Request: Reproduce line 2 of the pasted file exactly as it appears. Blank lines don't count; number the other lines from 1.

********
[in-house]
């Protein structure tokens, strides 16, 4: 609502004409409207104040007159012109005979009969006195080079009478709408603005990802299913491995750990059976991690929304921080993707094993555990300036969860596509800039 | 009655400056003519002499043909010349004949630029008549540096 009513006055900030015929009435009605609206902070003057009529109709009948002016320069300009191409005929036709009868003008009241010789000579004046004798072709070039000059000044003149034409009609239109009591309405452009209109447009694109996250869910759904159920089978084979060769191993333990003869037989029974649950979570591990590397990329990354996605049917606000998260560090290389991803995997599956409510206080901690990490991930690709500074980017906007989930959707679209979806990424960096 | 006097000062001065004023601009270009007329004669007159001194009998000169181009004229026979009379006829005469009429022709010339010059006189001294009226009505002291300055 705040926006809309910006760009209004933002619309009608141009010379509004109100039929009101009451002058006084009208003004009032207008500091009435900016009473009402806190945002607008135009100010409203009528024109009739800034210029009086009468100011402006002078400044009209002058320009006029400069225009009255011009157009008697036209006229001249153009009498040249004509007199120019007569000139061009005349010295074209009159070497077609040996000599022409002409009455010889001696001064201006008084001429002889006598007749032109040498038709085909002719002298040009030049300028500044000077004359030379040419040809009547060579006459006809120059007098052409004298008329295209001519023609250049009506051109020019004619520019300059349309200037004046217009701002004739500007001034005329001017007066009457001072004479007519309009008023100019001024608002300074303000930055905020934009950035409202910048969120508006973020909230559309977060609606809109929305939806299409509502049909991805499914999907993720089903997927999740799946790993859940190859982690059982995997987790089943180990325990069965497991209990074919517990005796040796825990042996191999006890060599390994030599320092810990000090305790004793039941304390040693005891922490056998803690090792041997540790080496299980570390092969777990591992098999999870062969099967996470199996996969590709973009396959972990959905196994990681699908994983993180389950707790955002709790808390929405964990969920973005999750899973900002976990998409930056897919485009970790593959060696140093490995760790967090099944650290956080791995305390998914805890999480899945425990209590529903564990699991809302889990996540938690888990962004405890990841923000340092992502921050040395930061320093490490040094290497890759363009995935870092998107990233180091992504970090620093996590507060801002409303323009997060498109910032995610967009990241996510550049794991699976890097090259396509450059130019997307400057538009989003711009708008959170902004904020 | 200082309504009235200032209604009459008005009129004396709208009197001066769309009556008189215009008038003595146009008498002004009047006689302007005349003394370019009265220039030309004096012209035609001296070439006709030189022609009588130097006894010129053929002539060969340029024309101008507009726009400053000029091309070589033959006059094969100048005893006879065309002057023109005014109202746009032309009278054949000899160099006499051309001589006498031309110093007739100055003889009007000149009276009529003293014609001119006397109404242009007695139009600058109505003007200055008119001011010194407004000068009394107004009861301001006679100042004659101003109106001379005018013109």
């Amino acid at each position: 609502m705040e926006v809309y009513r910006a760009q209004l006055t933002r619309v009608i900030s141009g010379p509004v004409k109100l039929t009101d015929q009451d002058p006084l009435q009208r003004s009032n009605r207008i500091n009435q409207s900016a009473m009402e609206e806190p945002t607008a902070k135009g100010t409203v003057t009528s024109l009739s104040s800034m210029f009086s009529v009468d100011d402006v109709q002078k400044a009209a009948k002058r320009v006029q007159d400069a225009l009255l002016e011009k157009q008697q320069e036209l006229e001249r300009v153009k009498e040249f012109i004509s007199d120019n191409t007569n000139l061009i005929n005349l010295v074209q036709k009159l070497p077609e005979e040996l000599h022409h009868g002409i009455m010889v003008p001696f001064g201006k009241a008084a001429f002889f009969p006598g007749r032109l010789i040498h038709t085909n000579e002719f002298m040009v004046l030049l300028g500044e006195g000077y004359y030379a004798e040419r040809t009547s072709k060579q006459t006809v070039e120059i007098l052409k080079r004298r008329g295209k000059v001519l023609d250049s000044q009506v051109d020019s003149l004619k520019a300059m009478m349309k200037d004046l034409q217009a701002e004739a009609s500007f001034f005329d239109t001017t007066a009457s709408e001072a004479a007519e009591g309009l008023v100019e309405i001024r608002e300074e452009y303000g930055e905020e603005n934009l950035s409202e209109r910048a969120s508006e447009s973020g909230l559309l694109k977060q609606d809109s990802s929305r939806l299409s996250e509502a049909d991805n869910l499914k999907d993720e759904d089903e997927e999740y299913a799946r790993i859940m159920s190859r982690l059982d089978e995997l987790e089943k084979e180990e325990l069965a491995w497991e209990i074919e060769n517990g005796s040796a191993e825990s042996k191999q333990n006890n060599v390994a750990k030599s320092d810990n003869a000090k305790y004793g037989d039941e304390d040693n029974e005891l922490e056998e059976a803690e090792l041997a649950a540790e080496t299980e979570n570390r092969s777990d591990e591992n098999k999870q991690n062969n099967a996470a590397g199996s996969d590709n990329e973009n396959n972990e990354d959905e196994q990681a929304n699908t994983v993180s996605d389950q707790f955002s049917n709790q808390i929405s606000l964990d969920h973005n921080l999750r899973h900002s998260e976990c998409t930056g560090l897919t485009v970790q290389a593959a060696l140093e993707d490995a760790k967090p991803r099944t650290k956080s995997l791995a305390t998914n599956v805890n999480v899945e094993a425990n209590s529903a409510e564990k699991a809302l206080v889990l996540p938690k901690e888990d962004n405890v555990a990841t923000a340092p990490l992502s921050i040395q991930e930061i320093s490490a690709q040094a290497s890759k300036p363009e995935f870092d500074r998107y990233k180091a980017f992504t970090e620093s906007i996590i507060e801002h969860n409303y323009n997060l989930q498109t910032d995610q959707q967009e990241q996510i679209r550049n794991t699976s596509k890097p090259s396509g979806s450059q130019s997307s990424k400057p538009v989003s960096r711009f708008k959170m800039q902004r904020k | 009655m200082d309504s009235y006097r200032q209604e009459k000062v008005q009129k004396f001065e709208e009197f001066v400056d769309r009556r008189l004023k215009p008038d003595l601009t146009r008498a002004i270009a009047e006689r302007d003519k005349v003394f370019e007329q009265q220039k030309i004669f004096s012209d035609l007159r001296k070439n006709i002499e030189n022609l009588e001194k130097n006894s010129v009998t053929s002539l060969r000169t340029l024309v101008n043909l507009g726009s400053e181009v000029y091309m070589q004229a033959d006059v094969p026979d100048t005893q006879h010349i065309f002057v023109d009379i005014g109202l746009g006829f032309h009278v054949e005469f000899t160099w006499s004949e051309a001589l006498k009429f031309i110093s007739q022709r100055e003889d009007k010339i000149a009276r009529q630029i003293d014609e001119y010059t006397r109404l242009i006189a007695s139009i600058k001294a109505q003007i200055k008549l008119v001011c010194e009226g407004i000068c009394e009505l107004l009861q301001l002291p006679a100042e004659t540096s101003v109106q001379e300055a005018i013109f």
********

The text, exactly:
């Protein structure tokens, strides 16, 4: 609502004409409207104040007159012109005979009969006195080079009478709408603005990802299913491995750990059976991690929304921080993707094993555990300036969860596509800039 | 009655400056003519002499043909010349004949630029008549540096 009513006055900030015929009435009605609206902070003057009529109709009948002016320069300009191409005929036709009868003008009241010789000579004046004798072709070039000059000044003149034409009609239109009591309405452009209109447009694109996250869910759904159920089978084979060769191993333990003869037989029974649950979570591990590397990329990354996605049917606000998260560090290389991803995997599956409510206080901690990490991930690709500074980017906007989930959707679209979806990424960096 | 006097000062001065004023601009270009007329004669007159001194009998000169181009004229026979009379006829005469009429022709010339010059006189001294009226009505002291300055 705040926006809309910006760009209004933002619309009608141009010379509004109100039929009101009451002058006084009208003004009032207008500091009435900016009473009402806190945002607008135009100010409203009528024109009739800034210029009086009468100011402006002078400044009209002058320009006029400069225009009255011009157009008697036209006229001249153009009498040249004509007199120019007569000139061009005349010295074209009159070497077609040996000599022409002409009455010889001696001064201006008084001429002889006598007749032109040498038709085909002719002298040009030049300028500044000077004359030379040419040809009547060579006459006809120059007098052409004298008329295209001519023609250049009506051109020019004619520019300059349309200037004046217009701002004739500007001034005329001017007066009457001072004479007519309009008023100019001024608002300074303000930055905020934009950035409202910048969120508006973020909230559309977060609606809109929305939806299409509502049909991805499914999907993720089903997927999740799946790993859940190859982690059982995997987790089943180990325990069965497991209990074919517990005796040796825990042996191999006890060599390994030599320092810990000090305790004793039941304390040693005891922490056998803690090792041997540790080496299980570390092969777990591992098999999870062969099967996470199996996969590709973009396959972990959905196994990681699908994983993180389950707790955002709790808390929405964990969920973005999750899973900002976990998409930056897919485009970790593959060696140093490995760790967090099944650290956080791995305390998914805890999480899945425990209590529903564990699991809302889990996540938690888990962004405890990841923000340092992502921050040395930061320093490490040094290497890759363009995935870092998107990233180091992504970090620093996590507060801002409303323009997060498109910032995610967009990241996510550049794991699976890097090259396509450059130019997307400057538009989003711009708008959170902004904020 | 200082309504009235200032209604009459008005009129004396709208009197001066769309009556008189215009008038003595146009008498002004009047006689302007005349003394370019009265220039030309004096012209035609001296070439006709030189022609009588130097006894010129053929002539060969340029024309101008507009726009400053000029091309070589033959006059094969100048005893006879065309002057023109005014109202746009032309009278054949000899160099006499051309001589006498031309110093007739100055003889009007000149009276009529003293014609001119006397109404242009007695139009600058109505003007200055008119001011010194407004000068009394107004009861301001006679100042004659101003109106001379005018013109």